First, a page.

1934 Hudson Terraplane


1934 Hudson Terraplane  Entry number 59 Driver Frank Wegrzyniak Navigator Natasha Wegrzniak


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Over 228,000 cars were sold in 1926 and by 1929, Hudson was outselling all other auto manufacturers, with the exceptions of General Motors and Ford.

The year 1932 saw the debut of the first Terraplane model which was dubbed the Essex. Small, but strongly built, the car’s powerful 6 and 8 cylinder engines set several climbing and speed records. The Essex name was dropped the following year and the 1933 model was called the Hudson Terraplane.

Despite the fact that the Terraplane was offered at very competitive prices and the car’s durability and performance was undisputed, scarce dollars in the Depression years resulted in lower sales figures – year after year.

Years ahead of its time, the Hudson Terraplane ceased production by 1939. Hudson limped along until 1954 when the company merged into American Motors and the Hudson became the Nash. Still suffering from poor sales, the Nash/Hudson ended production in 1957, a sad ending for one of America’s finest cars.

Hudson parts for sale or wanted will be located here

1934 Hudson Terraplane

1934 Hudson Terraplane  Entry number 4 Driver Ashly Kubler Navigator Lenore Kubler


From the very beginning, when the first Hudson left the assembly line in July 1909, the automobile was unique and futuristic in design

The Hudson was the first to incorporate a fluid clutch in 1910 which remained unique to this car for forty-four years. Hudson’s superb engineering encompassed advanced designs such as the first balanced crankshaft which revolutionized the entire automobile industry. Always ahead of their time, Hudson was the first auto manufacturer to introduce starter buttons on the instrument panels in 1926.    Continues here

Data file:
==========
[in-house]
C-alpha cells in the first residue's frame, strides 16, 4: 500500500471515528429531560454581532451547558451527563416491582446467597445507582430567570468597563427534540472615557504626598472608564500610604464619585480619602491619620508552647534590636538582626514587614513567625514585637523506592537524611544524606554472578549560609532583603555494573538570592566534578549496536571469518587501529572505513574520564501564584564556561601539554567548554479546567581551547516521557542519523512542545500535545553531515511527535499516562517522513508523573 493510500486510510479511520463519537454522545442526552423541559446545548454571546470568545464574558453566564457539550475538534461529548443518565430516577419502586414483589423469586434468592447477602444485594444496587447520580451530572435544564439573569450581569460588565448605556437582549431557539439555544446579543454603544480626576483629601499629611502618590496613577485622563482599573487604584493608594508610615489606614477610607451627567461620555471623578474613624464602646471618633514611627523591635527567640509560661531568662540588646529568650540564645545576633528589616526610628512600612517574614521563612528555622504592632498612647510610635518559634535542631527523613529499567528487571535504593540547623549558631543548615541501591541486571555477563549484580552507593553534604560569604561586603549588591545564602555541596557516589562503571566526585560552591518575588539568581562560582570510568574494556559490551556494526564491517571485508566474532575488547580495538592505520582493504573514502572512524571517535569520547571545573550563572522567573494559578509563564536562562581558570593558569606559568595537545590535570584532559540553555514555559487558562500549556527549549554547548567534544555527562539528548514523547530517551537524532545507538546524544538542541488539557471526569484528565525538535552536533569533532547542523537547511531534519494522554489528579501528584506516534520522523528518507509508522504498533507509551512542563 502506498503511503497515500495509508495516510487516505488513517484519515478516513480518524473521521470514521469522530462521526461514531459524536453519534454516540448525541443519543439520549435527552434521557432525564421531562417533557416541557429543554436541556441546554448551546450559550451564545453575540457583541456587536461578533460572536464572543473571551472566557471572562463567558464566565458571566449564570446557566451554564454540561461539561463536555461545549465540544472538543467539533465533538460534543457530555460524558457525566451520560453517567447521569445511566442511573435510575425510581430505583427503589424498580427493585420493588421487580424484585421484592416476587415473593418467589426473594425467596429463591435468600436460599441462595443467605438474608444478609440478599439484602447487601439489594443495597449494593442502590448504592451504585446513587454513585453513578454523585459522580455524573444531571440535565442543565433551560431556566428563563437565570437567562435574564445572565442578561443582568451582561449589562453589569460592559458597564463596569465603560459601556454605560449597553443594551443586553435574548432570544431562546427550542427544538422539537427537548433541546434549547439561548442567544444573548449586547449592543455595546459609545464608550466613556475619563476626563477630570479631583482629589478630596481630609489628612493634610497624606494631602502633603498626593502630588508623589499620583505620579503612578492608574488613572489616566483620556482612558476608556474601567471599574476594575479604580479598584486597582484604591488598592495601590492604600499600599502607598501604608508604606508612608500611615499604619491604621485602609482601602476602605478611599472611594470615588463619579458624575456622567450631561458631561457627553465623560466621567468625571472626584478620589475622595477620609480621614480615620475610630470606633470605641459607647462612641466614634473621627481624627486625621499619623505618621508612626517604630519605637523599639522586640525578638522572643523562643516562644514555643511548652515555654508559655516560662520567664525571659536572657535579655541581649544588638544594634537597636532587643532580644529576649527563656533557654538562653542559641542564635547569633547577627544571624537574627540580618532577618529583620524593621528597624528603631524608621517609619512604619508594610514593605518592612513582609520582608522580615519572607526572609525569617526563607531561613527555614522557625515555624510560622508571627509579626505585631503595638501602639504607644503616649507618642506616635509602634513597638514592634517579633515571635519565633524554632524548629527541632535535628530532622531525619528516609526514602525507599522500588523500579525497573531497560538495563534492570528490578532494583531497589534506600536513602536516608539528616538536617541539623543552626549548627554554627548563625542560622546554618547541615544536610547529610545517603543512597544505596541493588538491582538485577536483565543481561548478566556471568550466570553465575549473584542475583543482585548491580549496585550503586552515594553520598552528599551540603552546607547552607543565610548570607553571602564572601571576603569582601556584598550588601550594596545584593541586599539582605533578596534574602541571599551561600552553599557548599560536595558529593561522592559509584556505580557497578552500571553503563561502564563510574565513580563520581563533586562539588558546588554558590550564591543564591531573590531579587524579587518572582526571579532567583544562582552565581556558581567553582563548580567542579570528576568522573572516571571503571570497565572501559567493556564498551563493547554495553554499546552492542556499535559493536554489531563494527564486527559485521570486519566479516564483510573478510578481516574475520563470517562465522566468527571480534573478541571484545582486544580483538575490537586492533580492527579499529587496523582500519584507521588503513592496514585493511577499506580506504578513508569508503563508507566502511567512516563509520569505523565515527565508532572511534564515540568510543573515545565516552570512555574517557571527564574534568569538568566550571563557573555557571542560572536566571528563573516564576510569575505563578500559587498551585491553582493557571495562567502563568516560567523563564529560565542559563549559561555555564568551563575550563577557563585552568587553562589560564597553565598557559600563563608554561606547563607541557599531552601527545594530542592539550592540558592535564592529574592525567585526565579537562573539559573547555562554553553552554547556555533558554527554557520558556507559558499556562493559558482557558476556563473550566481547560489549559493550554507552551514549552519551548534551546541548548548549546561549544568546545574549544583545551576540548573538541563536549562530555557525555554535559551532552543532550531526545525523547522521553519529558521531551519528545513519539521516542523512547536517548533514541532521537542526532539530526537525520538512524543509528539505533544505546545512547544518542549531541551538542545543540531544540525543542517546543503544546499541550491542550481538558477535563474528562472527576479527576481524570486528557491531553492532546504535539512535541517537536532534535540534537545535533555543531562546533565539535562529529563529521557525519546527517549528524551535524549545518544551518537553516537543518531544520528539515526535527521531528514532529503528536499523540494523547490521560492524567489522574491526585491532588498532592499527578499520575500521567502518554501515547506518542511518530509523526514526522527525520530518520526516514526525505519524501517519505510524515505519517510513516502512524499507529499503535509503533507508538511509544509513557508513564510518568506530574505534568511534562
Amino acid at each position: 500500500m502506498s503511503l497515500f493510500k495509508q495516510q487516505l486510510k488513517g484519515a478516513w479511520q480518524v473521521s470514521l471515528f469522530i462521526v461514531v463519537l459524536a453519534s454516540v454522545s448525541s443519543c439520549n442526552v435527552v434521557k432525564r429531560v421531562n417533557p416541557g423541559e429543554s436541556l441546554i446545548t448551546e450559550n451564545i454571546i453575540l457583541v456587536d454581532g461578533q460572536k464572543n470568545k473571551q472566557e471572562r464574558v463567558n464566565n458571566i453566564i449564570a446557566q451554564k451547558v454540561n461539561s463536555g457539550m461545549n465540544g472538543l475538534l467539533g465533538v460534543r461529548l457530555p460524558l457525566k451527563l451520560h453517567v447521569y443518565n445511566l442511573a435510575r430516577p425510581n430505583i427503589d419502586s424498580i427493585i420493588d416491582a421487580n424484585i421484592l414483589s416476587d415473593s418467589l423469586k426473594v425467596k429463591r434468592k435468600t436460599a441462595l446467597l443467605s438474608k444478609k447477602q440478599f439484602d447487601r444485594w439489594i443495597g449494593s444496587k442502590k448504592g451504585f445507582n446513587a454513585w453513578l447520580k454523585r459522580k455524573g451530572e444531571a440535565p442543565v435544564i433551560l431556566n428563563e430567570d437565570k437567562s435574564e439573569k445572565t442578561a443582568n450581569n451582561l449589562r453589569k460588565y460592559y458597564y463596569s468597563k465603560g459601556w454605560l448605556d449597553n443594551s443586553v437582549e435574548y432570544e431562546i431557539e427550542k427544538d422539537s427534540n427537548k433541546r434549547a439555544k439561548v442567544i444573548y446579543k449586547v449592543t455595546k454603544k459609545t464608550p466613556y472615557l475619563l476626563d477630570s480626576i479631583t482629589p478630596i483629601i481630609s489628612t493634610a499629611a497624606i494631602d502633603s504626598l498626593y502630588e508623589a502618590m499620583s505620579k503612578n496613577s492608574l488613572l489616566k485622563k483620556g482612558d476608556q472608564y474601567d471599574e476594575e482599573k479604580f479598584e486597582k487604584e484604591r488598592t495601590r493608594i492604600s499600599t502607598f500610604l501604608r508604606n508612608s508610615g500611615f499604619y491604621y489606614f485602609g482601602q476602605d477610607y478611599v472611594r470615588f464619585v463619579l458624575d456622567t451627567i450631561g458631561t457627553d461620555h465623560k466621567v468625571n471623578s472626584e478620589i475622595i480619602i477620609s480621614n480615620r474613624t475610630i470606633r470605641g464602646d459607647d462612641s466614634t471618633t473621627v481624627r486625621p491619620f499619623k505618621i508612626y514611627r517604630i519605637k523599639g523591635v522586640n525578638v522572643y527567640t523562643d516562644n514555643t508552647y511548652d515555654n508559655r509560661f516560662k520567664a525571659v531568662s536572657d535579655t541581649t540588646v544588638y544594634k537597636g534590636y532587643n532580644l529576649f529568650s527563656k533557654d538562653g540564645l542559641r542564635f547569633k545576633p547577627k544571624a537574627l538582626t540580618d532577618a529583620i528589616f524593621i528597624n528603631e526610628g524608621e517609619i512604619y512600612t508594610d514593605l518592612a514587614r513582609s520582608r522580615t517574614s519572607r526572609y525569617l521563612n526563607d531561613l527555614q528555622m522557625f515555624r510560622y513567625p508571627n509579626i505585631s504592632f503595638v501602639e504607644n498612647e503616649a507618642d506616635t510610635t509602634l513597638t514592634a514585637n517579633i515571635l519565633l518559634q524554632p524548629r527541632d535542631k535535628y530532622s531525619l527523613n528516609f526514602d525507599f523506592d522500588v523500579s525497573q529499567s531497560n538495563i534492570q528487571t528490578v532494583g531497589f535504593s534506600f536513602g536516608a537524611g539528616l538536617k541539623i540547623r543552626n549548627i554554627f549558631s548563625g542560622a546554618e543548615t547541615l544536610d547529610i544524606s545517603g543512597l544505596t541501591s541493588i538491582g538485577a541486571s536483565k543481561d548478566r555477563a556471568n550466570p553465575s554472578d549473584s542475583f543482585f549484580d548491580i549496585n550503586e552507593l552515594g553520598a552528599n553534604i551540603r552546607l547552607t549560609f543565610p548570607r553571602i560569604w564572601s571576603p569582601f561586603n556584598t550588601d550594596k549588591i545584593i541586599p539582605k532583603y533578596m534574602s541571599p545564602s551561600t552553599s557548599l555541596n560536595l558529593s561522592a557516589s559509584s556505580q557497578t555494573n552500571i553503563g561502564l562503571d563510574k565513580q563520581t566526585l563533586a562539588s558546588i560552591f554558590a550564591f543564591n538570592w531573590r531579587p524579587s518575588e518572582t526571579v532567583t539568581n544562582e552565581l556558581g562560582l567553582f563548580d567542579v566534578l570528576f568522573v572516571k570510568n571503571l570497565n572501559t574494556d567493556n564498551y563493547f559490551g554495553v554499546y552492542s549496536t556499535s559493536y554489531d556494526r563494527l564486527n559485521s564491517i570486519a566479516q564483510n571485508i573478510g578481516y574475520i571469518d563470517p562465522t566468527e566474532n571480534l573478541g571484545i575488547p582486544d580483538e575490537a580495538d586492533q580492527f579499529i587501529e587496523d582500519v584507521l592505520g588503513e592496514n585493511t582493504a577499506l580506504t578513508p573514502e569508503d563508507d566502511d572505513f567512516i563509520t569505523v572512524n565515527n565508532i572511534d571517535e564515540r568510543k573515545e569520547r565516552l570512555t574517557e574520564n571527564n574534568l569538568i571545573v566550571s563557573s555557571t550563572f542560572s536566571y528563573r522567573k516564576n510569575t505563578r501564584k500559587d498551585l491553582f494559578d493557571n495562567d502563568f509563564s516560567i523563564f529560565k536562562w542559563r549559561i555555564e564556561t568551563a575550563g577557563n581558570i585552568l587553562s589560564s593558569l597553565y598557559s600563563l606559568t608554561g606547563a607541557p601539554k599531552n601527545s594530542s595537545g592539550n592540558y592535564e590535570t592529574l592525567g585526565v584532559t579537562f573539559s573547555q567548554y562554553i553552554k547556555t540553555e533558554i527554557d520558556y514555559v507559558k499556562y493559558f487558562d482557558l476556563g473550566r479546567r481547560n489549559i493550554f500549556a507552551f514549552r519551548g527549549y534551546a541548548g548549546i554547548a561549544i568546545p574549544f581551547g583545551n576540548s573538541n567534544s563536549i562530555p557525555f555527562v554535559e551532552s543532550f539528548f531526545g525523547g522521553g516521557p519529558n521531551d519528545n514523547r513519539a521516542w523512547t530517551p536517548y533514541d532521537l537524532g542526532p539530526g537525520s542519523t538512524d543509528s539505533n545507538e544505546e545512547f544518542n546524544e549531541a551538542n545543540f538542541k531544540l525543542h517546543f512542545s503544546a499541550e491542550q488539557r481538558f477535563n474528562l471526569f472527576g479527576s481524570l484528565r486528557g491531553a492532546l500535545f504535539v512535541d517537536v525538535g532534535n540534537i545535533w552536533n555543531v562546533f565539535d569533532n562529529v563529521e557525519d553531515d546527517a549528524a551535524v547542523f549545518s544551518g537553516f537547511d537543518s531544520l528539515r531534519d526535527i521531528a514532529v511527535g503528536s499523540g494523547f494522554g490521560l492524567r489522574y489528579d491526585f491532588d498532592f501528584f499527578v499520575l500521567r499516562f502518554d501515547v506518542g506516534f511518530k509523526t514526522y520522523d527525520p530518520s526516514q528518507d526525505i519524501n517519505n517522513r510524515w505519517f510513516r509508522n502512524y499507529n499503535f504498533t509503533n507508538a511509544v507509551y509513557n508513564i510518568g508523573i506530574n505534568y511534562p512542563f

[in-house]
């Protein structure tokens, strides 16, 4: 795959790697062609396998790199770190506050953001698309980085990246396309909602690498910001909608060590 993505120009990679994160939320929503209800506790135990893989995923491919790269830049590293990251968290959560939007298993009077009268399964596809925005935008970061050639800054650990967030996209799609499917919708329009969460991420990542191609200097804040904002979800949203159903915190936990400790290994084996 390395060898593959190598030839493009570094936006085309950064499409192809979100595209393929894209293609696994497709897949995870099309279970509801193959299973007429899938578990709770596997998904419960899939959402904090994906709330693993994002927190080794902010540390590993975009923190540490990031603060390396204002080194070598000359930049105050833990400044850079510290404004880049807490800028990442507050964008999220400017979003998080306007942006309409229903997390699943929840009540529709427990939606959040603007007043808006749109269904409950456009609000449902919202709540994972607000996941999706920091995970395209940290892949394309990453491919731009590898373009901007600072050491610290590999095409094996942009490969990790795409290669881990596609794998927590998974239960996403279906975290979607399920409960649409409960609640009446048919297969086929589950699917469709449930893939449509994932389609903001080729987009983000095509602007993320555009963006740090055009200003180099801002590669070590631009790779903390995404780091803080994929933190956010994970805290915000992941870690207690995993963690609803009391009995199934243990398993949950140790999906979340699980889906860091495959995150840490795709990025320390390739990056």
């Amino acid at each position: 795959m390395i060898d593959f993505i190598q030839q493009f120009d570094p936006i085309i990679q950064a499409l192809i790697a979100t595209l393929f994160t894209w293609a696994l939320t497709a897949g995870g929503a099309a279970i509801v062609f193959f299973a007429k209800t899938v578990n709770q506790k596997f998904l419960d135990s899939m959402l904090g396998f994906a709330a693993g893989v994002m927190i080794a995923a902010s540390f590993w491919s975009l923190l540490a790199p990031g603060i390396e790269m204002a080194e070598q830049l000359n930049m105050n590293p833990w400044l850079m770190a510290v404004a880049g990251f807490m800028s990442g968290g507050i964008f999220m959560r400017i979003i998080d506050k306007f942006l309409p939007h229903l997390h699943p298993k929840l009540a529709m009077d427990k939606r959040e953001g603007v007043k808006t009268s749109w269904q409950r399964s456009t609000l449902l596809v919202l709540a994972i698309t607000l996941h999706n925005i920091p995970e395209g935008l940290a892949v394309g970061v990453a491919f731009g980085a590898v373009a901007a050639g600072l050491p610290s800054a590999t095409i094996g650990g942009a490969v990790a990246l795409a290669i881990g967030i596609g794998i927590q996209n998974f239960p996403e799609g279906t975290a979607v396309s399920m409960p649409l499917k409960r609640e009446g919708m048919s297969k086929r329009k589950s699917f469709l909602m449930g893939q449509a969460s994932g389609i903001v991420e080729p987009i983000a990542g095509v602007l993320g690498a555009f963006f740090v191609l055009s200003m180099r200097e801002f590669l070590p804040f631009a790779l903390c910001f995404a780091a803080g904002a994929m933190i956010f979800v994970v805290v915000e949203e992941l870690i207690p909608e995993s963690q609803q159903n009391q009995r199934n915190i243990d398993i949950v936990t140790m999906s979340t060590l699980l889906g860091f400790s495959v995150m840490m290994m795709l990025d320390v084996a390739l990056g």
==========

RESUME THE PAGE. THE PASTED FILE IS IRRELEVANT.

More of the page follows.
1915 ‘T’ Model Ford

 oz-20001915 ‘T’ Model Ford   entry number 15 Driver Gavin Pocock Navigator Karen Pocock



Car of the Month From BVAC Newsletter ‘Vintage Views’

The car of the Month belongs to Warren and Maurine Pockock.  The remains of this car were found In the country town of Tara  in 1966. This restoration took seven years costing  approximately $800.   Model; ‘T’ Ford Runabout


Club: Brisbane Vintage Auto Club (Inc)

Gavin had to chisel the original pistons from the block and had sleeves machined for the middle two. He poured his own middle main in white metal and hand scraped it to suit, all the others are still original. The radiator, aluminum bonnet, rear mudguard, doors and boot section have been made from many patterns and photos. Maurine, apart from putting up with Warren restoring his pride and joy, made the hood and upholstered the seats in the backyard.

The first rally the car went on was in 1975 for the Celebration of 50 years of Ford in Australia, in an unfinished state. 1976 saw the first rally in a completed state and it is still going strong today. Maybe not as bright and shiny as back then but just as reliable.

Today the car is rallied by Gavin and Karen Pockock who have recently returned from the Barossa Valley, SA after a T Ford Rally with 175 other cars (or shall we say cranks)


1924 ‘T’ Model Ford

oz-20001924 ‘T’ Model Ford  Entry number 6 Driver George Schoenauer

Navigator Chris Schoenauer.


You could say my life started in the foundry. I do not care to think about what happened before that day but on 31st March 1924 I distinctly remember being extremely hot. When I cooled down I was the engine block of a Model T Ford.

Someone came along and hit me on the side with some sharp instrument and I became known as number C 481771.   My memory is a bit fuzzy around that time however I recall being placed in a chassis with some other parts and then started up and driven out into a yard with hundreds of my peers.   After a while I took stock of the situation and noted that I was not getting a body, but instead I was loaded in a crate and put on a boat bound for Australia. I eventually ended up in Adelaide at a local Ford distributor called Duncan Motors where under their guidance I was fitted with a runabout body. Boy I was proud.